By Rep. Keith Wheeler
State Representative, 50th District
This week, the Governor and the Department of Innovation & Technology (DoIT) announced a comprehensive state cybersecurity strategy for Illinois. As a small businessman myself, owner of an IT services company for over 25 years, I understand the growing challenges in this field and what it will take for the State to meet them.
One recent cyber data breach illustrates how real this threat is to Illinois residents. Last August, Illinois State Board of Elections officials revealed that personal information from fewer than 200,000 voters was hacked through a cyberattack of possible foreign origin. It is possible that some voter personal information, including drivers’ license numbers and the last four digits of Social Security numbers, could have been accessed of voters who entered that information when they registered to vote online.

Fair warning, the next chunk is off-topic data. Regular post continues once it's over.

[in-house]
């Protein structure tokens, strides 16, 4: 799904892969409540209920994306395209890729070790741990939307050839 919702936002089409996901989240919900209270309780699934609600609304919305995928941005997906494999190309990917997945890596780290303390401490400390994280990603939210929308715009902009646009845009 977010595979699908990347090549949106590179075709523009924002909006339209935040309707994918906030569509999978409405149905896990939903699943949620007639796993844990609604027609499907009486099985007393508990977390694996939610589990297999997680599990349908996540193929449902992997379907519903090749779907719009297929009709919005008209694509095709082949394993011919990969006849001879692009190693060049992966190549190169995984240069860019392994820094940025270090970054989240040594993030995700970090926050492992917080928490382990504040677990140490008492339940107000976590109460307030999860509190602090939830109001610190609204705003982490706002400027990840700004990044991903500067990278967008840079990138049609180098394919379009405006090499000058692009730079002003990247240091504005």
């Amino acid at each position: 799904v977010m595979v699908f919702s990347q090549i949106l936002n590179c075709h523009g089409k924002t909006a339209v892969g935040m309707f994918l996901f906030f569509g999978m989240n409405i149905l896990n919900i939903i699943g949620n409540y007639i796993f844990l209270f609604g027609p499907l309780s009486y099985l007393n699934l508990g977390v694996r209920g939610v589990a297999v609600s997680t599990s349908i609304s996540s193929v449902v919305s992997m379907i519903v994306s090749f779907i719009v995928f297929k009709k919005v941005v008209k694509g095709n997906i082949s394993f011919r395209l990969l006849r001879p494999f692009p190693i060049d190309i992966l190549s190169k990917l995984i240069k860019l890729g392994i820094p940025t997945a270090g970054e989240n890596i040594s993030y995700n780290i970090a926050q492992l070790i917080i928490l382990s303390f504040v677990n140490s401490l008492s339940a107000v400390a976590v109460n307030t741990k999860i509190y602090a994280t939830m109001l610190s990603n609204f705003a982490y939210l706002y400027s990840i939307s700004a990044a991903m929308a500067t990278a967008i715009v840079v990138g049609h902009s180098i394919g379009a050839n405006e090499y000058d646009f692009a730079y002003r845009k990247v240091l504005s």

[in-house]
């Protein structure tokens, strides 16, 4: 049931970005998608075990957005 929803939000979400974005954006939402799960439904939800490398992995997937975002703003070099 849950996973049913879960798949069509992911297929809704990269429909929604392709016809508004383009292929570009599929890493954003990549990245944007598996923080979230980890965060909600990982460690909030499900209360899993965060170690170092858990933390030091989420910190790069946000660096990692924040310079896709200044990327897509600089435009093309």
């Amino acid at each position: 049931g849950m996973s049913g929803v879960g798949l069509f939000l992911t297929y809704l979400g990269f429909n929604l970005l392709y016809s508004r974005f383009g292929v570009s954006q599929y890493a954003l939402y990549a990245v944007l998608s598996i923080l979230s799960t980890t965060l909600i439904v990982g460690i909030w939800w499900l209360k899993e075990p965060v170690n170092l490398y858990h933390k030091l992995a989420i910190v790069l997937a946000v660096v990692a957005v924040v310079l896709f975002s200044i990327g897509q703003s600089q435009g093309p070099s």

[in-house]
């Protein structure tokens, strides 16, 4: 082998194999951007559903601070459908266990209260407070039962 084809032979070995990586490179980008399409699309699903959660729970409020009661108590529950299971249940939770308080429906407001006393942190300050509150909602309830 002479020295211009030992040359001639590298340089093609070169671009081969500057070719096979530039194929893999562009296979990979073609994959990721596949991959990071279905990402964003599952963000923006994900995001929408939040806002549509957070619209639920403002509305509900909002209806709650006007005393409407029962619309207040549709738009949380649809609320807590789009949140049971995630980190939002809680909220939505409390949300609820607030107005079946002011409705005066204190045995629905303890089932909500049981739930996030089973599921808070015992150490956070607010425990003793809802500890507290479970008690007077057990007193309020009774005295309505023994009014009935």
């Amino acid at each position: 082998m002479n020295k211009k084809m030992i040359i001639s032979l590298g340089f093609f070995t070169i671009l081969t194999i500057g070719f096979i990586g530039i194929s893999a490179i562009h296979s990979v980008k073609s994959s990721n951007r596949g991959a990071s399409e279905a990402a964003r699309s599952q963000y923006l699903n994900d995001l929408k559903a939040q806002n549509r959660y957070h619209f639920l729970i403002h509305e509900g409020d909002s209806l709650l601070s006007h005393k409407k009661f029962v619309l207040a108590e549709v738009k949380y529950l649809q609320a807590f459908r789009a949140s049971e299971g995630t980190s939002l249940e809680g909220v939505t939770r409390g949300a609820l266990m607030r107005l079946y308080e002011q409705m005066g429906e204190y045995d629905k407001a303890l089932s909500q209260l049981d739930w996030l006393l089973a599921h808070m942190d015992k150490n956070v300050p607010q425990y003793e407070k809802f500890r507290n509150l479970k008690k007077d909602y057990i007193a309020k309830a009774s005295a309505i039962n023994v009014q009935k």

The 2017 IdentityFraud Study, released by Javelin Strategy & Research, found that $16 billion was stolen from 15.4 million U.S. consumers in 2016, an increase over the $15.3 billion and 13.1 million victims a year earlier. Clearly, the State of Illinois must act in the face of this growing threat.
The Governor’s strategy outlines five strategic goals with specific action plans to protect state operations and the personal information of Illinois residents. The goals include 1) protecting state of Illinois information and systems, 2) reducing cyber risk, 3) best-in-class cybersecurity capabilities, 4) an enterprise approach to cybersecurity and 5) a cyber secure Illinois.
These goals are being threatened by Comptroller Susana Mendoza, who is putting politics ahead of people by arbitrarily refusing to disburse funds for the implementation of Illinois’ cyber security upgrades. This is a dangerous and reckless policy. Democrat or Republican, we are all at risk of cyberattacks. For the sake of the families we represent, it is time to set politics aside and make the security of their personal information our priority.